[SOLVED] is it possible to have 4x4 MIMO with 80+80MHz in Wifi 5GHz?

Feb 12, 2020
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I've read this: "An AP with 4 antennas shall run on MIMO 4x4 mode, unless when it needs the maximum bandwidth and request 80+80Mhz. in that case, it shall run in MIMO 2x2 mode for each one of the channels"

But I don't understand: can we get more throughput using 2x2 MIMO with 80+80MHz than doing 4x4 MIMO with 80+80MHz? Or maybe is not possible to do 4x4 MIMO with 80+80MHz?
 
Not sure that is likely some proprietary implementation.

The latest 802.11ax (ie wifi6) can use 160mhz channels. It can also run 4x4 mimo on that. I am pretty sure it can split the 160 over 2 blocks rather than contiguous but it still runs as 1 communication. I not have spent the time to understand it but it appears it can skip blocks that get interference. It would get more total bandwidth running 4x4 over the 80+80 and that is one of the supposed big advantages of this new wifi.

What you are talking about sound like more deception by wifi manufactures. What they likely mean is running 2 devices one on each 80mhz block at 2x2 mimo will give more bandwidth. Key is it is 2 different devices. This is the same crap as them adding together the speeds of the 2 5g radios in a tri-band router.

In some ways it makes sense since trying to cram 4 overlapping signals into a radio channels is much harder the 2.

If you are even considering stuff like this I would buy the new wifi6 equipment since that is at least based on a standard. It is so new it is hard to say if it is going to live up to all the hype.
 
Not sure that is likely some proprietary implementation.

The latest 802.11ax (ie wifi6) can use 160mhz channels. It can also run 4x4 mimo on that. I am pretty sure it can split the 160 over 2 blocks rather than contiguous but it still runs as 1 communication. I not have spent the time to understand it but it appears it can skip blocks that get interference. It would get more total bandwidth running 4x4 over the 80+80 and that is one of the supposed big advantages of this new wifi.

What you are talking about sound like more deception by wifi manufactures. What they likely mean is running 2 devices one on each 80mhz block at 2x2 mimo will give more bandwidth. Key is it is 2 different devices. This is the same crap as them adding together the speeds of the 2 5g radios in a tri-band router.

In some ways it makes sense since trying to cram 4 overlapping signals into a radio channels is much harder the 2.

If you are even considering stuff like this I would buy the new wifi6 equipment since that is at least based on a standard. It is so new it is hard to say if it is going to live up to all the hype.
 
Feb 12, 2020
4
0
10
0
Not sure that is likely some proprietary implementation.

The latest 802.11ax (ie wifi6) can use 160mhz channels. It can also run 4x4 mimo on that. I am pretty sure it can split the 160 over 2 blocks rather than contiguous but it still runs as 1 communication. I not have spent the time to understand it but it appears it can skip blocks that get interference. It would get more total bandwidth running 4x4 over the 80+80 and that is one of the supposed big advantages of this new wifi.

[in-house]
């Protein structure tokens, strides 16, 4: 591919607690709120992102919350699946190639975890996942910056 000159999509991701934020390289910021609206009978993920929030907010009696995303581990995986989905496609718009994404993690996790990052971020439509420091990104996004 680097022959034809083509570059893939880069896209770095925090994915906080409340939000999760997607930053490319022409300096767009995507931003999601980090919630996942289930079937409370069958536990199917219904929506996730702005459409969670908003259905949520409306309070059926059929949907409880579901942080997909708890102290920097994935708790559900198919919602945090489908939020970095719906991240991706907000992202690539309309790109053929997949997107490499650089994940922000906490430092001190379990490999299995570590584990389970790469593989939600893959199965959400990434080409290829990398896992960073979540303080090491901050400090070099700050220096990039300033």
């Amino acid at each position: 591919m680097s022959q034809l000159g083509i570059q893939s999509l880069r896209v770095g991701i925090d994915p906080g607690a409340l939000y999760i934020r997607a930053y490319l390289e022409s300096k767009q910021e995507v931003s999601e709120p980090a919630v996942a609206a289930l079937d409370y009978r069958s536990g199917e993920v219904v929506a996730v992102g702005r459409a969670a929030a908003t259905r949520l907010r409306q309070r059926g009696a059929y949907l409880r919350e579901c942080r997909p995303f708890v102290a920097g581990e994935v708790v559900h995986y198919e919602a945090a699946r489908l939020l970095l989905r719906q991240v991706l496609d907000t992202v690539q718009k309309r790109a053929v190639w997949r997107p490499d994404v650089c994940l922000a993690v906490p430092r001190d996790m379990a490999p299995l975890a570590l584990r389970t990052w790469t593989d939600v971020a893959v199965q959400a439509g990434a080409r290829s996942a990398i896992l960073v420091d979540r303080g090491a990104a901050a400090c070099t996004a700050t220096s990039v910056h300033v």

What you are talking about sound like more deception by wifi manufactures. What they likely mean is running 2 devices one on each 80mhz block at 2x2 mimo will give more bandwidth. Key is it is 2 different devices. This is the same crap as them adding together the speeds of the 2 5g radios in a tri-band router.

In some ways it makes sense since trying to cram 4 overlapping signals into a radio channels is much harder the 2.

If you are even considering stuff like this I would buy the new wifi6 equipment since that is at least based on a standard. It is so new it is hard to say if it is going to live up to all the hype.
but if the 2x2 MIMO with 80MHz refers to 2 devices, that will be MU-MIMO instead of MIMO, right?
 
Mu-mimo is mostly smoke and mirrors. It more a matter of semantics based on the definitions of "simultaneous" you want to use. Say a router has 100mbps of bandwidth and 2 machines each which has a 1500 byte packet to send. Lets also assume mu-mimo can actually split this 100mbps into 2 equal parts...which it can't. So you have the option of sending pc1 at 100mbps and then pc2 data at 100mbps. Or you can send pc1 and pc2 data at 50mbps. In the end the data transfer takes the same amount of time. The difference is pc2 has to wait .0012ms more for his data to start being sent in the first option. In the real world mu-mimo makes so little difference most people can't even tell.

You have to be very careful a lot of this stuff has changed in wifi 6. It has the actually ability to chop the bandwidth up into sub channels. Again it has not been around long enough to see how much this really help when you look at real world installations.
 

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